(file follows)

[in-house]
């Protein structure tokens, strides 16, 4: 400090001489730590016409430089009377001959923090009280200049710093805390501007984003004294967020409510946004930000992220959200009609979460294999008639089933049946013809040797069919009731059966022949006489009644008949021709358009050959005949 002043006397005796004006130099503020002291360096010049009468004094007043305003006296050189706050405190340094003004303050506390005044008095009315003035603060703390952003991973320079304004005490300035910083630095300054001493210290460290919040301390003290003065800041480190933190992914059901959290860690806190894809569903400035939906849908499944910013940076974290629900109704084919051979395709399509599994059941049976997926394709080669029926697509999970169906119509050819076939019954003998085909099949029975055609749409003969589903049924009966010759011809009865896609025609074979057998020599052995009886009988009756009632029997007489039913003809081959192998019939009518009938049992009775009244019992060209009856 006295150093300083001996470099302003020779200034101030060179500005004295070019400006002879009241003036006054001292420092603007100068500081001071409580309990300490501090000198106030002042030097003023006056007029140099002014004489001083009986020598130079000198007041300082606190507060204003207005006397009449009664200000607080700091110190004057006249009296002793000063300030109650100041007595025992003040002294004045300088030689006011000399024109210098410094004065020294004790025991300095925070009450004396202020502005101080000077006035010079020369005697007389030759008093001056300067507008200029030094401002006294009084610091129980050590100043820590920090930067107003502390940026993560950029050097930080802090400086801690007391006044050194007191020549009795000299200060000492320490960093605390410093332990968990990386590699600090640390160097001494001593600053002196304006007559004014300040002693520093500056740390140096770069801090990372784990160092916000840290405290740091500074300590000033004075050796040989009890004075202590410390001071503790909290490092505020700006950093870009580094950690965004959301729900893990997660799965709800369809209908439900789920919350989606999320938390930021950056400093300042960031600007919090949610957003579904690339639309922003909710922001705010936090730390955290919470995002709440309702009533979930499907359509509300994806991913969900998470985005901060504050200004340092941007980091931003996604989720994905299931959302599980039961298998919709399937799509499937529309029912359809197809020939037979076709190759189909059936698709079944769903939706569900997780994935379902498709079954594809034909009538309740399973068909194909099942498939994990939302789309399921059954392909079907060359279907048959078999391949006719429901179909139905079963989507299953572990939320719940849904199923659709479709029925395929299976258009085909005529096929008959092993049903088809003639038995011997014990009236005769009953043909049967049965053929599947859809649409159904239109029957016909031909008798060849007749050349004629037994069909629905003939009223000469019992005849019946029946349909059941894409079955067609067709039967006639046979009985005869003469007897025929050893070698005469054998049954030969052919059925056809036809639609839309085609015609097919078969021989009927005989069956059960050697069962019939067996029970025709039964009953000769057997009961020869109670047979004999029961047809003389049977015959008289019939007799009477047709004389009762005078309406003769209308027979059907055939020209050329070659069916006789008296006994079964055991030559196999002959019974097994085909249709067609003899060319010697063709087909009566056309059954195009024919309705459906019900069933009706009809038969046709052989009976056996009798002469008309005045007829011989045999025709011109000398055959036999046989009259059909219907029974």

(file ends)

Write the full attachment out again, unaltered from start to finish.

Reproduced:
[in-house]
């Protein structure tokens, strides 16, 4: 400090001489730590016409430089009377001959923090009280200049710093805390501007984003004294967020409510946004930000992220959200009609979460294999008639089933049946013809040797069919009731059966022949006489009644008949021709358009050959005949 002043006397005796004006130099503020002291360096010049009468004094007043305003006296050189706050405190340094003004303050506390005044008095009315003035603060703390952003991973320079304004005490300035910083630095300054001493210290460290919040301390003290003065800041480190933190992914059901959290860690806190894809569903400035939906849908499944910013940076974290629900109704084919051979395709399509599994059941049976997926394709080669029926697509999970169906119509050819076939019954003998085909099949029975055609749409003969589903049924009966010759011809009865896609025609074979057998020599052995009886009988009756009632029997007489039913003809081959192998019939009518009938049992009775009244019992060209009856 006295150093300083001996470099302003020779200034101030060179500005004295070019400006002879009241003036006054001292420092603007100068500081001071409580309990300490501090000198106030002042030097003023006056007029140099002014004489001083009986020598130079000198007041300082606190507060204003207005006397009449009664200000607080700091110190004057006249009296002793000063300030109650100041007595025992003040002294004045300088030689006011000399024109210098410094004065020294004790025991300095925070009450004396202020502005101080000077006035010079020369005697007389030759008093001056300067507008200029030094401002006294009084610091129980050590100043820590920090930067107003502390940026993560950029050097930080802090400086801690007391006044050194007191020549009795000299200060000492320490960093605390410093332990968990990386590699600090640390160097001494001593600053002196304006007559004014300040002693520093500056740390140096770069801090990372784990160092916000840290405290740091500074300590000033004075050796040989009890004075202590410390001071503790909290490092505020700006950093870009580094950690965004959301729900893990997660799965709800369809209908439900789920919350989606999320938390930021950056400093300042960031600007919090949610957003579904690339639309922003909710922001705010936090730390955290919470995002709440309702009533979930499907359509509300994806991913969900998470985005901060504050200004340092941007980091931003996604989720994905299931959302599980039961298998919709399937799509499937529309029912359809197809020939037979076709190759189909059936698709079944769903939706569900997780994935379902498709079954594809034909009538309740399973068909194909099942498939994990939302789309399921059954392909079907060359279907048959078999391949006719429901179909139905079963989507299953572990939320719940849904199923659709479709029925395929299976258009085909005529096929008959092993049903088809003639038995011997014990009236005769009953043909049967049965053929599947859809649409159904239109029957016909031909008798060849007749050349004629037994069909629905003939009223000469019992005849019946029946349909059941894409079955067609067709039967006639046979009985005869003469007897025929050893070698005469054998049954030969052919059925056809036809639609839309085609015609097919078969021989009927005989069956059960050697069962019939067996029970025709039964009953000769057997009961020869109670047979004999029961047809003389049977015959008289019939007799009477047709004389009762005078309406003769209308027979059907055939020209050329070659069916006789008296006994079964055991030559196999002959019974097994085909249709067609003899060319010697063709087909009566056309059954195009024919309705459906019900069933009706009809038969046709052989009976056996009798002469008309005045007829011989045999025709011109000398055959036999046989009259059909219907029974």